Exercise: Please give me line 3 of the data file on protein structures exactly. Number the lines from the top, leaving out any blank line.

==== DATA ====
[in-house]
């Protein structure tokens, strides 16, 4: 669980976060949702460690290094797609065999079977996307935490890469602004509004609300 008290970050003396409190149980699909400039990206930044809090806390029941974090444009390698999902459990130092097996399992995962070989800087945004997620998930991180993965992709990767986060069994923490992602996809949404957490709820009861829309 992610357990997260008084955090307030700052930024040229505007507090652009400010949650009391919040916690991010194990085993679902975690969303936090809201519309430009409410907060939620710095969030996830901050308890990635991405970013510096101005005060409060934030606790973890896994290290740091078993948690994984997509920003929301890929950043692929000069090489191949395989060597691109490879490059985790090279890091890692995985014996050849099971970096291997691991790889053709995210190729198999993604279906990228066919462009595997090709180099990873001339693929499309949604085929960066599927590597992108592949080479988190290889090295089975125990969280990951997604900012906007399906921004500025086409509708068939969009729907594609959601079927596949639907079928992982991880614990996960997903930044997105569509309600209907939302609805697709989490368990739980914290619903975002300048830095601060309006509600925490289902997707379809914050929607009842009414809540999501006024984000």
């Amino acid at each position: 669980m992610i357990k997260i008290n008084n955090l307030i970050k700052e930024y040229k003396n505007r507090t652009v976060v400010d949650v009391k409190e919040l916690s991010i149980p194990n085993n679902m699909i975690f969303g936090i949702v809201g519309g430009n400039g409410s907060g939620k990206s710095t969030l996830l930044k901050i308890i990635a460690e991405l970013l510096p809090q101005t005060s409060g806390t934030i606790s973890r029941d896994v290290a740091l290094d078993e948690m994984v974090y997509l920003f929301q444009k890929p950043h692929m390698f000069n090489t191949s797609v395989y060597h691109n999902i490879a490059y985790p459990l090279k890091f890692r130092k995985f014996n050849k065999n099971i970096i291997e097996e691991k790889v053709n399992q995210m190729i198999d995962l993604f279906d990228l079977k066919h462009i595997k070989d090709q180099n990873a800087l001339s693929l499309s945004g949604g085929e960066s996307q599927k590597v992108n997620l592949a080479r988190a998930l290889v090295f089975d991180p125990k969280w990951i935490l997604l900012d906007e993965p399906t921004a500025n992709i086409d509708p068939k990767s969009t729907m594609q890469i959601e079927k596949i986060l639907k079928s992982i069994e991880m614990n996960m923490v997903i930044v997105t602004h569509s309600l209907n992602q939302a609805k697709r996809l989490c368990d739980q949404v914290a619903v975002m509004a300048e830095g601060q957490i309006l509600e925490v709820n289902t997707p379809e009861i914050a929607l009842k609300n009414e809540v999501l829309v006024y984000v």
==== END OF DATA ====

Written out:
């Amino acid at each position: 669980m992610i357990k997260i008290n008084n955090l307030i970050k700052e930024y040229k003396n505007r507090t652009v976060v400010d949650v009391k409190e919040l916690s991010i149980p194990n085993n679902m699909i975690f969303g936090i949702v809201g519309g430009n400039g409410s907060g939620k990206s710095t969030l996830l930044k901050i308890i990635a460690e991405l970013l510096p809090q101005t005060s409060g806390t934030i606790s973890r029941d896994v290290a740091l290094d078993e948690m994984v974090y997509l920003f929301q444009k890929p950043h692929m390698f000069n090489t191949s797609v395989y060597h691109n999902i490879a490059y985790p459990l090279k890091f890692r130092k995985f014996n050849k065999n099971i970096i291997e097996e691991k790889v053709n399992q995210m190729i198999d995962l993604f279906d990228l079977k066919h462009i595997k070989d090709q180099n990873a800087l001339s693929l499309s945004g949604g085929e960066s996307q599927k590597v992108n997620l592949a080479r988190a998930l290889v090295f089975d991180p125990k969280w990951i935490l997604l900012d906007e993965p399906t921004a500025n992709i086409d509708p068939k990767s969009t729907m594609q890469i959601e079927k596949i986060l639907k079928s992982i069994e991880m614990n996960m923490v997903i930044v997105t602004h569509s309600l209907n992602q939302a609805k697709r996809l989490c368990d739980q949404v914290a619903v975002m509004a300048e830095g601060q957490i309006l509600e925490v709820n289902t997707p379809e009861i914050a929607l009842k609300n009414e809540v999501l829309v006024y984000v």